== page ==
I shouldn’t put ketchup on a burger? Says who?

To some folks, a ketchup on this Carl’s Jr. “Most American” Thickburger is a understanding breaker. (Jason Hatchcock/Associated Press)

Happy fall, y’all. Which we competence cruise a beforehand greeting, since continue in Washington will be gloomy today. But after this one final gasp, we won’t be saying 90 degrees again until summer. we have that on good authority.

But we digress. The business during palm is today’s Food section, that has lots to offer:

Tim Carman updates us on former fine-dining cook Daniel Giusti, who has embarked on an desirous devise to revamp a propagandize cafeterias in New London, Conn., with a cook during each propagandize and updated, sustaining food a kids will wish to eat. Find his story here.

Kathy Gunst joins a soup barter group, and she’s blissful she did. It’s a good idea: Instead of eating a same pot of soup all week, we share soups during a celebration and take home portions of what everybody else has made. Instant variety, and present friendships. Kathy also has tips for starting your possess soup barter parties.

Local cook Seng Luangrath has been on a goal to boost honour for Lao cuisine here during home, where she owns dual restaurants with some-more on a way. But on a outing to her home country, she found it could use a small some-more honour there, too. Daniel Malloy has that story.

There’s approach more, of course, though we don’t wish we to remove steer of a Free Range chat. Great special guest today: Daniel Giusti and Kathy Gunst will be on palm to answer your questions about propagandize lunches, soup and anything else that comes up.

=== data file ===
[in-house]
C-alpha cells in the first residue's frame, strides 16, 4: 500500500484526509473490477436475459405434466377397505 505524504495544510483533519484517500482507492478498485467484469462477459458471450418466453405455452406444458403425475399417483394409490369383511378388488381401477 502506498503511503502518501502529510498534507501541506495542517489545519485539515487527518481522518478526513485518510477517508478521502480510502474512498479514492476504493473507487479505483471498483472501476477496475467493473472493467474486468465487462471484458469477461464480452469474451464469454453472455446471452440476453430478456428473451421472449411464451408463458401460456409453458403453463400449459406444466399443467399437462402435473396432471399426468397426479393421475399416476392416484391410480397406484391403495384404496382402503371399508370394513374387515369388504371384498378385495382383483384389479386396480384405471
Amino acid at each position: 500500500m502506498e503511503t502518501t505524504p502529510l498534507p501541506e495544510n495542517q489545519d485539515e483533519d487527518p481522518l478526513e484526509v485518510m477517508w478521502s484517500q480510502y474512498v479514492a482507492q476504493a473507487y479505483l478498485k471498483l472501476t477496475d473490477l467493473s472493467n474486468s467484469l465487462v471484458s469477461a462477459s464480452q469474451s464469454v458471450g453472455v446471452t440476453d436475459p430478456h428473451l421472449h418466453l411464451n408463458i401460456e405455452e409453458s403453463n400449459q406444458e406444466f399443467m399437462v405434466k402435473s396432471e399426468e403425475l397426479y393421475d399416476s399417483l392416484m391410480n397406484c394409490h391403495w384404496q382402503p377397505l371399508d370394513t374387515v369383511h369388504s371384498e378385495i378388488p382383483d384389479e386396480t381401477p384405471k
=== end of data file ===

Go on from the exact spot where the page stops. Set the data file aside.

So but offer ado, let’s start things off with a leftover doubt from last week’s chat:

“Ketchup does not go on a burger” is something I’ve listened mixed times from independent, separate people. It seems this thought exists somewhere as an absolute. Any ideas on since such a (wrong) thought might have originated?

It’s not only ketchup: You can also find people vituperation opposite putting mustard on a burger. And mayonnaise.

And it’s not only burgers! There are equally clever feelings about prohibited dog condiments. In fact, there’s an whole book patrician “Never Put Ketchup on a Hot Dog.”

Ketchup does seem to be a many reviled accessory. To answer your question, here’s a categorical swat opposite it: It’s sweet. The bottle of ketchup in my fridge lists shaft syrup as a second ingredient, after tomato, and a nutritive research depends 4 grams of sugarine per tablespoon. (An Oreo cookie has 3.5 grams. There is 0 sugarine in plain mustard.)

George Motz, a horde of Travel Channel’s “Burger Land,” says ketchup’s benevolence should invalidate it from use on beef burgers since it clashes with a hint of a meat. Louis’ Lunch in New Haven, Conn., that bills itself as a initial grill to offer hamburgers, famously refuses even to yield a stuff, as did Mad Fresh Bistro in Daytona Beach, Fla., until a cook who instituted that process left. Texans traditionally won’t put ketchup on burgers. The National Hot Dog and Sausage Council derides ketchup as kids’ things and declares that there should be “no ketchup on a prohibited dog after a age of 18.”

So there’s your explanation. Now that we know, we can decide. Is this food arrogance during work, or a current response to a season profile? For that, you’re on your own.

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